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Vineyard Style Magazine: Gardener's Notebook Hydrangeas
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GARDENER'S NOTEBOOK

Hydrangeas

By Mariko Kawaguchi

The most inquiries we receive regarding summer plants, bar none are about the Island favorite, that being the hydrangea. This botanical image is on note cards, decorator fabrics, book covers, and has imprinted to our style sensibilities as a New England icon. Every week the floral designers at Donaroma’s produce countless arrangements using many varieties of cut flowers from this single genus. Hydrangeas are a fixture of many Island gardens and homes, and provide a elegant and colorful accent to many landscape designs. The general public sees Martha’s Vineyard as idyllic and serene, with a tight knit community spirit, beautiful water views and enchanting gardens, all combining to create this summertime narrative. Some of our customers think we take our garden baskets and secateurs and march up and down the streets of Edgartown to gather our daily hydrangeas for our arrangements. The reality is of course far different, as our flowers, depending on the season, come from many different growers and wholesale markets, .

Hydrangeas are a versatile plant that can grow in different types of soil, and in both partial shade and direct sun. Drive around the Vineyard and you will see them flourishing in such diverse locales as shaded side streets in Edgartown to bright open spaces near the beaches, or tightly clustered landscapes in the Oak Bluffs Campgrounds. They can be found locally sharing spaces with rose bushes, rhododendrons, and other shrubs. Some gardeners enjoy using them as a hedgerow, while others create elaborate mass plantings using them to create a more contemporary landscape.

On the Vineyard, there are five species of greatest interest to Hydrangea enthusiasts. Hydrangea macrophylla is what many recognize as the classic big blue or pink blooming flower, with common names as “Bigleaf,” “Mophead” and “Lacecap”. The ph of the soil greatly affects the color of the blooms: an acidic soil with a ph below 7 will typically produce a bloom closer to blue, whereas an alkaline soil of 7 or above will tend to produce pink blooms. Aluminum sulfate may be added to the soil if blue flowers are desired. Old time Vineyard green thumbs would advise you to throw rusty nails in the soil surrounding the hydrangea as one way to keep the blooms blue.

Hydrangea paniculata is another hydrangea of local interest. The most well known variety in this group is the “Grandiflora” or “Pee Gee” hydrangea, which has large triangular flowers, with a cream colored bloom, that turns pink as fall approaches, and can then be cut as a dry flower at that time. Like most hydrangeas, they can tolerate salt spray and wind effectively, but care must be given to the branches which can become quite heavy with the weight of the flowers, and may require being grown in a sheltered spot, as opposed to some of the other species.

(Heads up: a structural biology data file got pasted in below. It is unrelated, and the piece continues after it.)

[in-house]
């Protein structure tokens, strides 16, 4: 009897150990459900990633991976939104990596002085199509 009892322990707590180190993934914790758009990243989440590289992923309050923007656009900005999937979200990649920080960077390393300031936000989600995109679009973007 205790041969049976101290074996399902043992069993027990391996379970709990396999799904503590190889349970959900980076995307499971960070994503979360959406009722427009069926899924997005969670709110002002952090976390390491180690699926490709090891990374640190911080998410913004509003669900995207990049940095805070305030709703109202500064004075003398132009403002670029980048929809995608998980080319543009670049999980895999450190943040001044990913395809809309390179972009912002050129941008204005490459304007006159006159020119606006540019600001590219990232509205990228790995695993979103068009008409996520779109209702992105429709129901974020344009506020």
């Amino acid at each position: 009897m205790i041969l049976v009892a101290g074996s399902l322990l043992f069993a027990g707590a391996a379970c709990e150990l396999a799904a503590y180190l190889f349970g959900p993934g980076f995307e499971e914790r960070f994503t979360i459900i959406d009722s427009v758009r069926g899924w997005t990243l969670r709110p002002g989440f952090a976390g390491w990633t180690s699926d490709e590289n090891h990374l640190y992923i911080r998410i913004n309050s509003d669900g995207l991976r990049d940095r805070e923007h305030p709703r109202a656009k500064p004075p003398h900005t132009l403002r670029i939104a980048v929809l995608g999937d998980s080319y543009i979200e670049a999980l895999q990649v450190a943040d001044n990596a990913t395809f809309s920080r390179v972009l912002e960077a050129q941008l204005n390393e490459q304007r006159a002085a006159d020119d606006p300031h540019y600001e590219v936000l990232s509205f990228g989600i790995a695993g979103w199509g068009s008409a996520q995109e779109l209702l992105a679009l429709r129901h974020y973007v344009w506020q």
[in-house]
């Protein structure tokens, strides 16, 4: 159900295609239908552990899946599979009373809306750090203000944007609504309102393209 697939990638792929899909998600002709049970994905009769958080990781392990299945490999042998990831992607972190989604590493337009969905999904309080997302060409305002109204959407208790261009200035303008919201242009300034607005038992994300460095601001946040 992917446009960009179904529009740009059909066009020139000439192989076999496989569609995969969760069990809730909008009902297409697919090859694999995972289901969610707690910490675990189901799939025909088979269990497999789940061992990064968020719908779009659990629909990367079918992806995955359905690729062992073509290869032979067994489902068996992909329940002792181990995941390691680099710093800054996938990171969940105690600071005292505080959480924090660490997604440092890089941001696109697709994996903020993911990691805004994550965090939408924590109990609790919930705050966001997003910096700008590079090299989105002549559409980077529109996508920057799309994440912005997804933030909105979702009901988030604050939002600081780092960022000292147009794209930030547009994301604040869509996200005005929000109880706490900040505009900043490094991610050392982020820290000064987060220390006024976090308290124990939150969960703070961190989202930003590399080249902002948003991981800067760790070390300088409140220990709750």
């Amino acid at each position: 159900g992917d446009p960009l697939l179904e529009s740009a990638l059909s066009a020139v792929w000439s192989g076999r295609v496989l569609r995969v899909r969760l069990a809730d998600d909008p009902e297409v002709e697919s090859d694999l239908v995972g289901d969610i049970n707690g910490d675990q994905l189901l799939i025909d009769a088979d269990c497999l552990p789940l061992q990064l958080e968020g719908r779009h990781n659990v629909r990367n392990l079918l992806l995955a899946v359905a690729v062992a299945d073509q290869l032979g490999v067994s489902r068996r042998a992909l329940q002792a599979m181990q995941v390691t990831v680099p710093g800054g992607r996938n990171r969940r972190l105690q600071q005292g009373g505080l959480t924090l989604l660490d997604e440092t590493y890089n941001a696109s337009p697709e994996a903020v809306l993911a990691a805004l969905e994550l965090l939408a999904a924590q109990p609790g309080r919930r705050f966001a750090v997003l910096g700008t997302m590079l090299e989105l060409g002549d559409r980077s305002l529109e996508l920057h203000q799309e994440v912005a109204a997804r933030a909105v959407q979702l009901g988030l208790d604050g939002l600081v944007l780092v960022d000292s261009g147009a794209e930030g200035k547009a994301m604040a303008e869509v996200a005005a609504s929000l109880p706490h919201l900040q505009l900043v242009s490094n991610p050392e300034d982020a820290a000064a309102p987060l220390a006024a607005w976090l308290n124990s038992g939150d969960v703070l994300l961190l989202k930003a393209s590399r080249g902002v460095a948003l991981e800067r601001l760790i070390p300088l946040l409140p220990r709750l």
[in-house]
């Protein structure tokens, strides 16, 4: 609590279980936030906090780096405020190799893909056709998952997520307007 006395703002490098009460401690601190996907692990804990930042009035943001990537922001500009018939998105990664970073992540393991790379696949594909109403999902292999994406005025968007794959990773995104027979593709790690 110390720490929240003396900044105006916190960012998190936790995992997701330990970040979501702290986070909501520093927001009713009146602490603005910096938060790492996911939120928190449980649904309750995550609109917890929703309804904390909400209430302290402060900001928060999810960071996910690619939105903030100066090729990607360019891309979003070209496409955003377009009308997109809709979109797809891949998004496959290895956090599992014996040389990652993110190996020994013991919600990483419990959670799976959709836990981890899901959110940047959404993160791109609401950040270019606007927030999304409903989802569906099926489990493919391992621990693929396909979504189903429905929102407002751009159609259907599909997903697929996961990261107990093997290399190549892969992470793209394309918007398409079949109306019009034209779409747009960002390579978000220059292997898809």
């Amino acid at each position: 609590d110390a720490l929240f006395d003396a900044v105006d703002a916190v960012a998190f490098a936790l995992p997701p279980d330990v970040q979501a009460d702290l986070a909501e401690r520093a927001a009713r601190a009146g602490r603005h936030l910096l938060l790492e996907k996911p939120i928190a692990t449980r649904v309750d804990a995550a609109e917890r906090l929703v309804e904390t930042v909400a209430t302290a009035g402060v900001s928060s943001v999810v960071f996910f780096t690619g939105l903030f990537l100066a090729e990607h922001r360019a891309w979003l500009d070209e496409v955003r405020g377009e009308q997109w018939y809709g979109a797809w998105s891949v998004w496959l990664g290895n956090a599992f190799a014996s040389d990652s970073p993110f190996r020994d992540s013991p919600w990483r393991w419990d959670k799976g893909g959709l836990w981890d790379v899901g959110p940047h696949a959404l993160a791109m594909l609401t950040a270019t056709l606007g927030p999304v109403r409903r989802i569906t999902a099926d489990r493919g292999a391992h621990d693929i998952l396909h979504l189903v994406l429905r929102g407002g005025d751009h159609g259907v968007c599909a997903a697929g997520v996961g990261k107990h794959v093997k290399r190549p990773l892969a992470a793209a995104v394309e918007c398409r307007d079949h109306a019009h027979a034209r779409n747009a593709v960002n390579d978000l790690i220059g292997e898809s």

Hydrangea quercifolia or “Oakleaf,” has a leaf similar to that of an American red oak. It will grow in both inland or coastal spots, as long as it is not too close to the sea. Full sun is best for these plants, which feature handsome crimson and scarlet oak styled leaves. The creamy white triangular cone blossoms will turn a delicate pink in autumn. My personal favorite is the “Snowflake” variety, which has a magnificent double flower.

Hydrangea serrata , are also known as the “Tree Of Heaven” or “Mountain Hydrangea,” and have leaves with jagged edges, and are best suited in partial shade gardens. They will often have three to four color changes in blossoms during the summer, and only grow about three feet high. The flowers are a delicate lacecap of pink, white or blue florets.

Another favorite Island hydrangea is “Annabelle” or “Hills of Snow,” which is part of the species Hydrangea arborescens. This plant produces very large heads of white sterile flowers that can become quite heavy and may prove to be difficult for the shrub to keep upright. Consequently the shrub needs to be kept in a sheltered spot away from the wind, and severe pruning in winter may help encourage new growth to support new blooms in the spring. Always seek professional guidance when pruning any hydrangea. This is another variety to put on a flower arrangers list to grow


Hydrangeas as cut flowers for your home

Everyone can make a beautiful arrangement with hydrangeas; here are a few helpful tips:
• Cut hydrangeas only early in the morning or in the evening when temperatures are cool.
• Cut the ends of the stem at an acute angle, allowing the most surface area to be open as to draw the water up the stem
• Strip leaves below the water line to discourage build up of bacteria in the water.
• Submerge the head of the flower, stems and leaves in deep lukewarm water to maximize hydration. Hydrangeas need vast amounts of water and will get soft and floppy easily. Submerging the entire flower can help keep hydrangeas from a quick demise.
Hydrangeas should be turgid. Some garden varieties simply don’t last as long as flowers bred for the floraculture industry.
• You can also try the “Dip” method using alum found in the spice section of a grocery store. After cutting the hydrangeas and placing them into water, cut half an inch of the stem and dip it into the alum powder, and then back into the water.